A rescue worker talks with primary school students in Maduo, a county in Qinghai Province, on May 25 (XINHUA)
In Chenjia Village in Yunnan Province, about a dozen women were busy cooking at a temporary camp, washing and chopping up vegetables, stir-frying them in a pot on a small pile of charcoal while rice simmered in another pot.
They were preparing lunch for the entire village that had moved to the site after a 6.4-magnitude earthquake struck the area on the night of May 21. There were 15 tents altogether for a total of 67 residents, with one tent for each household. Soon, lunch was ready, cooked with rice, oil and other ingredients provided by the government as relief measures.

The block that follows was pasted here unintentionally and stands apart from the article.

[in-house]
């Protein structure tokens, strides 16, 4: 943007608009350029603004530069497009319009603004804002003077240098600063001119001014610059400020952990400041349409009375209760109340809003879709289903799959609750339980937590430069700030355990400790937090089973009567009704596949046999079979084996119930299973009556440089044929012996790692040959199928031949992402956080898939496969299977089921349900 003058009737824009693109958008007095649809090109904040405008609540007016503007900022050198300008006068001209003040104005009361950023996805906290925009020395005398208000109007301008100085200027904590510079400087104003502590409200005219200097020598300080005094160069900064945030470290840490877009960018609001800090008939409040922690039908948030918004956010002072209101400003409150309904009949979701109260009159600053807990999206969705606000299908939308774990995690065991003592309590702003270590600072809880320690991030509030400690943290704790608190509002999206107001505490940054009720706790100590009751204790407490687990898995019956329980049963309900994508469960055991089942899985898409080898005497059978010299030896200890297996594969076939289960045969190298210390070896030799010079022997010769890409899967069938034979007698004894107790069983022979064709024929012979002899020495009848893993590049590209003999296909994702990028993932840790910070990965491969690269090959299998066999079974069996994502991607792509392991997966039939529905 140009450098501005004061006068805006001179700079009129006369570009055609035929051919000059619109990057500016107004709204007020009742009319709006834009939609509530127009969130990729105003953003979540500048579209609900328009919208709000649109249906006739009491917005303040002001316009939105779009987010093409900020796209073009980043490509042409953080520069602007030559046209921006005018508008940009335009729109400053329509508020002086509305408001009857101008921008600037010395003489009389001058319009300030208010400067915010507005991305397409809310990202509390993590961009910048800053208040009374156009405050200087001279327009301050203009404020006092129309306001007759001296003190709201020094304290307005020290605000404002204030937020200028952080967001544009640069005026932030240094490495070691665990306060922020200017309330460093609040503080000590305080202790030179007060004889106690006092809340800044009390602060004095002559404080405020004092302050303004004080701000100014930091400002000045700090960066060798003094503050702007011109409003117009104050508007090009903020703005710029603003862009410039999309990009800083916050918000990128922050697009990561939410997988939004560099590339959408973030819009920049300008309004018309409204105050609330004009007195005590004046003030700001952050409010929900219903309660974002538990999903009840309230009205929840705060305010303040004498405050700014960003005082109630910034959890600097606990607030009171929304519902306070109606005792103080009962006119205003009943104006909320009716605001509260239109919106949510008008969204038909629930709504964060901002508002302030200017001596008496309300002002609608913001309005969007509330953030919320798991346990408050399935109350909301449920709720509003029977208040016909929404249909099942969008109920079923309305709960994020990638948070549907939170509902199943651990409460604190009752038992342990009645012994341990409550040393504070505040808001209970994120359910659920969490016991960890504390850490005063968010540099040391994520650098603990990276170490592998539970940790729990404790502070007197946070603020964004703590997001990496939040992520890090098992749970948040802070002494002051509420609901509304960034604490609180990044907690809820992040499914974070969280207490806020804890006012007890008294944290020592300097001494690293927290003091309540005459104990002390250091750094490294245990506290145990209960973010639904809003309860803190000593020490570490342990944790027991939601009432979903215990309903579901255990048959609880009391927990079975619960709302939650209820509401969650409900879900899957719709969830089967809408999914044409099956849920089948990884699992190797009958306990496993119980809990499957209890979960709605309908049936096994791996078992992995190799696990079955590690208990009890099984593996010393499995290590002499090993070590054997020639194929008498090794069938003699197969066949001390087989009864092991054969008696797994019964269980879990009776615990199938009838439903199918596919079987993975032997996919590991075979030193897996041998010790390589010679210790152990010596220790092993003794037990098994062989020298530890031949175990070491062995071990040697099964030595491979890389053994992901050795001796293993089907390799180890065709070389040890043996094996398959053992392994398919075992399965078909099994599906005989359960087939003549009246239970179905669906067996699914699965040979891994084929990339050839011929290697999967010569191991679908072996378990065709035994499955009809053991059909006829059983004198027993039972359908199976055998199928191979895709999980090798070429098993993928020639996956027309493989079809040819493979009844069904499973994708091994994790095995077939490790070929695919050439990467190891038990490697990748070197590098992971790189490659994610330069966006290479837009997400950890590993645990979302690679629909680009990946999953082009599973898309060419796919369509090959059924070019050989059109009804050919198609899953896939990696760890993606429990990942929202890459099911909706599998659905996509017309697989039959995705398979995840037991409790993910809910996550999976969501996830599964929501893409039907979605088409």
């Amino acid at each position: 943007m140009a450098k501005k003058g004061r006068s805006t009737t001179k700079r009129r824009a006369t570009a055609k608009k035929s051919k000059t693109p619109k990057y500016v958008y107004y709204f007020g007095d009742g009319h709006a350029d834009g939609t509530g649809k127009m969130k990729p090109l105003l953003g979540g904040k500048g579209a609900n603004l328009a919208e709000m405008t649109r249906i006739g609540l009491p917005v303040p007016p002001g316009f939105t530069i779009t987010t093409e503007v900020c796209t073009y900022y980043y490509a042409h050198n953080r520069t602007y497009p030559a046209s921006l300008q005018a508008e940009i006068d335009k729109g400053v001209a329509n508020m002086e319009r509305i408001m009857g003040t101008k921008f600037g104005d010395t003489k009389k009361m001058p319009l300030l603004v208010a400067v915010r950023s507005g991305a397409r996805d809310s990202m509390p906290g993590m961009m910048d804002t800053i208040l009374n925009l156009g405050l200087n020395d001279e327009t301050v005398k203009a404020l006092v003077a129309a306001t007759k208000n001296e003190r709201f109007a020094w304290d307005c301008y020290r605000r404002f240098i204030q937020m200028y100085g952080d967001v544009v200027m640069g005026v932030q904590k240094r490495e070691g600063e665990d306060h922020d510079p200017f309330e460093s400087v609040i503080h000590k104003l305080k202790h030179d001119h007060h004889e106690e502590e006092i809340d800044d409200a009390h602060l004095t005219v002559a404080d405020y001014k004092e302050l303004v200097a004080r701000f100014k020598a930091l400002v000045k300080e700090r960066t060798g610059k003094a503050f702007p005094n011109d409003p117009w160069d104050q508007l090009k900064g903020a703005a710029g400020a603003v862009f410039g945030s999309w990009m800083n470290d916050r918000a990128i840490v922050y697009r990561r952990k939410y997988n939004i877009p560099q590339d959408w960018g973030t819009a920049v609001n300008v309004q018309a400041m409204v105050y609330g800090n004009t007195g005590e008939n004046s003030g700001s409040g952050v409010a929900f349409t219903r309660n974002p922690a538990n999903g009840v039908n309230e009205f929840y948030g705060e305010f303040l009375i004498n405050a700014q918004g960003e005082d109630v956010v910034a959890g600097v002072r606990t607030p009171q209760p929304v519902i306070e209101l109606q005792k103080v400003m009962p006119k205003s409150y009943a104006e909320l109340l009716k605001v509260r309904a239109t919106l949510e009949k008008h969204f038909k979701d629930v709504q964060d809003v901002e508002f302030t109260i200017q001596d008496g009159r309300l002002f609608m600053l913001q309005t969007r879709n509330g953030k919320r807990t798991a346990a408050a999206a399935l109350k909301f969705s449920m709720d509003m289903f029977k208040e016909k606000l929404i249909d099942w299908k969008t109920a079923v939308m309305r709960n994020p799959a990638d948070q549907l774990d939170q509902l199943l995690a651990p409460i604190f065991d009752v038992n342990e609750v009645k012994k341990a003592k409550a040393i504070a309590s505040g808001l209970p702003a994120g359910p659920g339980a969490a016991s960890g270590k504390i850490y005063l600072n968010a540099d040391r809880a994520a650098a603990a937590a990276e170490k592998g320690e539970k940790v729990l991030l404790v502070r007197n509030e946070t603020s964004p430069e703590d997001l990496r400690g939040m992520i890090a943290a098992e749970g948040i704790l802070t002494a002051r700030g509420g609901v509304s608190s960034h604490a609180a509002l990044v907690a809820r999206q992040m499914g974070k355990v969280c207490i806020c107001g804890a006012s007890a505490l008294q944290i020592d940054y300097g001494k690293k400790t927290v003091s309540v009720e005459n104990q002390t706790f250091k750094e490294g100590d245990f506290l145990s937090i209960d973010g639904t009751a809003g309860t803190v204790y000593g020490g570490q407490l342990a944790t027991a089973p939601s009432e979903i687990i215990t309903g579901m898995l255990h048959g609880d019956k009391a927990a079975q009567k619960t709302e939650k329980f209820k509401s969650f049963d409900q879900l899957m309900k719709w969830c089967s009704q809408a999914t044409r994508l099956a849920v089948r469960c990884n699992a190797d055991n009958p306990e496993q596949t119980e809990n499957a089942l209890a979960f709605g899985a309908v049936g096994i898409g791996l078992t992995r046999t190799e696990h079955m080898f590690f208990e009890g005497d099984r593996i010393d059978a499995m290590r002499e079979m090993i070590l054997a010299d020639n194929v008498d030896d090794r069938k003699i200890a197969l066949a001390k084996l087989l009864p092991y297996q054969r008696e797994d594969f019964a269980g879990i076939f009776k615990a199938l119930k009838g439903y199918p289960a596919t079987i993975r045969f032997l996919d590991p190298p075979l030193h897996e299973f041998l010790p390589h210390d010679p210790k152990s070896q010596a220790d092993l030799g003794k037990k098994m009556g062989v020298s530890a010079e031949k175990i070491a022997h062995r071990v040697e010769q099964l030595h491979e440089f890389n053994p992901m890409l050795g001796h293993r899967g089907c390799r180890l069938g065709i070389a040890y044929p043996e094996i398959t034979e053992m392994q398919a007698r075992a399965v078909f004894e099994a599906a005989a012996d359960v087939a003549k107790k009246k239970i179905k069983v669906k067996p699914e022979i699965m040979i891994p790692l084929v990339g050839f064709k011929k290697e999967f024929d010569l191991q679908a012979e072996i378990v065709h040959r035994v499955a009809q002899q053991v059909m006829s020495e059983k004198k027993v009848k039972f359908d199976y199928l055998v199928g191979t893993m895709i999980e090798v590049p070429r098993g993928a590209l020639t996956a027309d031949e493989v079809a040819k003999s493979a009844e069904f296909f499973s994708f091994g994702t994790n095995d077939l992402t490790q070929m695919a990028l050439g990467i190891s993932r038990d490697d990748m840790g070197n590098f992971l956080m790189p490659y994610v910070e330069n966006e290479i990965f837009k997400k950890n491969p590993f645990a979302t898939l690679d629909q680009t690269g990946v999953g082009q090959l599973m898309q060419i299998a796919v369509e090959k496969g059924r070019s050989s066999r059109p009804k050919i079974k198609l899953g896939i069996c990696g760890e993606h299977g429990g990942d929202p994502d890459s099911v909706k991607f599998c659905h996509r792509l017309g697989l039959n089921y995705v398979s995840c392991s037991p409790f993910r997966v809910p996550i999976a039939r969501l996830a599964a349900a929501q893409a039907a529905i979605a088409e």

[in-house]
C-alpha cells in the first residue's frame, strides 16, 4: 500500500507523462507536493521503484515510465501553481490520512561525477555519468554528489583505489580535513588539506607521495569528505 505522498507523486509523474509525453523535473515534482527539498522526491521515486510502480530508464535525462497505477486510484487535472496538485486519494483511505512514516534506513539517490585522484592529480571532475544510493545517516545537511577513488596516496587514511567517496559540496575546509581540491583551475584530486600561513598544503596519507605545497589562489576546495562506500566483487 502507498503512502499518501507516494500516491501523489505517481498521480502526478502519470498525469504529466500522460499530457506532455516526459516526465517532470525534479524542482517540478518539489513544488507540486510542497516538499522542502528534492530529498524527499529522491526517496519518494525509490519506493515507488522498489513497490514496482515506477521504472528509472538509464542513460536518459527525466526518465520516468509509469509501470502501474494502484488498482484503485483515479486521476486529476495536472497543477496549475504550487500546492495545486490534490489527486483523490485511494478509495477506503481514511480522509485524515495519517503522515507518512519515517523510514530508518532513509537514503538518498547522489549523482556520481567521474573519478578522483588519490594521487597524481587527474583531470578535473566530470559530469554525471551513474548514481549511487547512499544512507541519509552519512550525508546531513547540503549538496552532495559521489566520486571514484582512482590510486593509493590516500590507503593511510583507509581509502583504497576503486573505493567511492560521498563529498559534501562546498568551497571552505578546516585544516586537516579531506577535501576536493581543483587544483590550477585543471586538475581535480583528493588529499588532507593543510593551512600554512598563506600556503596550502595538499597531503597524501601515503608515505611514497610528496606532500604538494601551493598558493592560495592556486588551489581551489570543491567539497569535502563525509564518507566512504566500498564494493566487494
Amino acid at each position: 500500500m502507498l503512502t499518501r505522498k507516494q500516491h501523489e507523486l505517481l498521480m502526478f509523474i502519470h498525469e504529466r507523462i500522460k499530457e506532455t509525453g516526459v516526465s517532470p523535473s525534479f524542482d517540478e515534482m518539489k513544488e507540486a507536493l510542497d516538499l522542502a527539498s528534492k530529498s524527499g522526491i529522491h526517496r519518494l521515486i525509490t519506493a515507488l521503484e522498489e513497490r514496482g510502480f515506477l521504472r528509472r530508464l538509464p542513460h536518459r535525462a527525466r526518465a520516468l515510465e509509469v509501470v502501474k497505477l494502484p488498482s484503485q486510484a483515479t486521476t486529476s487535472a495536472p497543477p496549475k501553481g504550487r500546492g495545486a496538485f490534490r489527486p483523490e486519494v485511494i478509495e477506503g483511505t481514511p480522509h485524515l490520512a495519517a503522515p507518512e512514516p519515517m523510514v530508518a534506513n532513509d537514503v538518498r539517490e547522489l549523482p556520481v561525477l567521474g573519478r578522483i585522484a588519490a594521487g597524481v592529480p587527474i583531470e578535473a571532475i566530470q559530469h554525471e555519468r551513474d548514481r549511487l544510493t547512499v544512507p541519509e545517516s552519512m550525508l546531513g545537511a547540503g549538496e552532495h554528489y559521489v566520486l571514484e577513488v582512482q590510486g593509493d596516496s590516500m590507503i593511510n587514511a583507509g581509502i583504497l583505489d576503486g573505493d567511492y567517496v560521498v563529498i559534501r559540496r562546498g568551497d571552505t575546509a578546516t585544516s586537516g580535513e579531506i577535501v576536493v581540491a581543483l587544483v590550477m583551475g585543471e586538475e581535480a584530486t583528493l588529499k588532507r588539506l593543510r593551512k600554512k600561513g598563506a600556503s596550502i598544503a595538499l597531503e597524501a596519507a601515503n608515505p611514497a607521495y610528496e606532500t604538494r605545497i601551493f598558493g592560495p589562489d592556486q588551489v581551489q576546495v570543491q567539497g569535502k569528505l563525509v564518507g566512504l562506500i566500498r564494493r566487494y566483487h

The government has not only set up tents and provided makeshift beds and quilts for each family, but also sent foodstuffs, drinking water and other daily necessities, 68-year-old Luo Zhihong, one of the villagers, said.
Chenjia, situated at the epicenter of the quake, saw most of its houses damaged while some had entirely collapsed.
Two in a row
Tremors began to jolt Yangbi Yi Autonomous County where Chenjia is located, about three days before the May 21 quake alarmed people across the country. There were fears about bigger quakes and sure enough, about four hours later, a 7.4-magnitude earthquake hit Qinghai Province in the northwest early on May 22. The epicenter was Maduo County in the Golog Tibetan Autonomous Prefecture. It was the largest jolt in China since an 8-magnitude earthquake devastated Wenchuan County in Sichuan Province in 2008.
However, since both the epicenters in Yunnan and Qinghai were sparsely populated, neither quake caused heavy casualties.